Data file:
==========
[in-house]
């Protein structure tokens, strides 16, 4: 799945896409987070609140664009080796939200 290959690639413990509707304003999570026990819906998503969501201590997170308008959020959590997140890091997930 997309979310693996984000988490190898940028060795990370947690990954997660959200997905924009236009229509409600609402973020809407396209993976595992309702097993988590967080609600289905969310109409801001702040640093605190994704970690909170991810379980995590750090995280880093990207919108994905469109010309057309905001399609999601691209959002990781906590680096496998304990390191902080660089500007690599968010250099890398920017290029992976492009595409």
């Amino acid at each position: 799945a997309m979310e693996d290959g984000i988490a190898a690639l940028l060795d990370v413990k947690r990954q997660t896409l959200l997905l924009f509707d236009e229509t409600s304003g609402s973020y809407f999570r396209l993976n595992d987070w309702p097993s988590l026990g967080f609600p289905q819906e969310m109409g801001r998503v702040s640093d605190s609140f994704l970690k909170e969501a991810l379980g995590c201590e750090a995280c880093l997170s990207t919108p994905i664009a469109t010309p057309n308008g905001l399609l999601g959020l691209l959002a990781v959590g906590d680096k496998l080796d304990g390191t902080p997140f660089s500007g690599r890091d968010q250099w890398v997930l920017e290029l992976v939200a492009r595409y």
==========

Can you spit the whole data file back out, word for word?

[in-house]
């Protein structure tokens, strides 16, 4: 799945896409987070609140664009080796939200 290959690639413990509707304003999570026990819906998503969501201590997170308008959020959590997140890091997930 997309979310693996984000988490190898940028060795990370947690990954997660959200997905924009236009229509409600609402973020809407396209993976595992309702097993988590967080609600289905969310109409801001702040640093605190994704970690909170991810379980995590750090995280880093990207919108994905469109010309057309905001399609999601691209959002990781906590680096496998304990390191902080660089500007690599968010250099890398920017290029992976492009595409």
């Amino acid at each position: 799945a997309m979310e693996d290959g984000i988490a190898a690639l940028l060795d990370v413990k947690r990954q997660t896409l959200l997905l924009f509707d236009e229509t409600s304003g609402s973020y809407f999570r396209l993976n595992d987070w309702p097993s988590l026990g967080f609600p289905q819906e969310m109409g801001r998503v702040s640093d605190s609140f994704l970690k909170e969501a991810l379980g995590c201590e750090a995280c880093l997170s990207t919108p994905i664009a469109t010309p057309n308008g905001l399609l999601g959020l691209l959002a990781v959590g906590d680096k496998l080796d304990g390191t902080p997140f660089s500007g690599r890091d968010q250099w890398v997930l920017e290029l992976v939200a492009r595409y």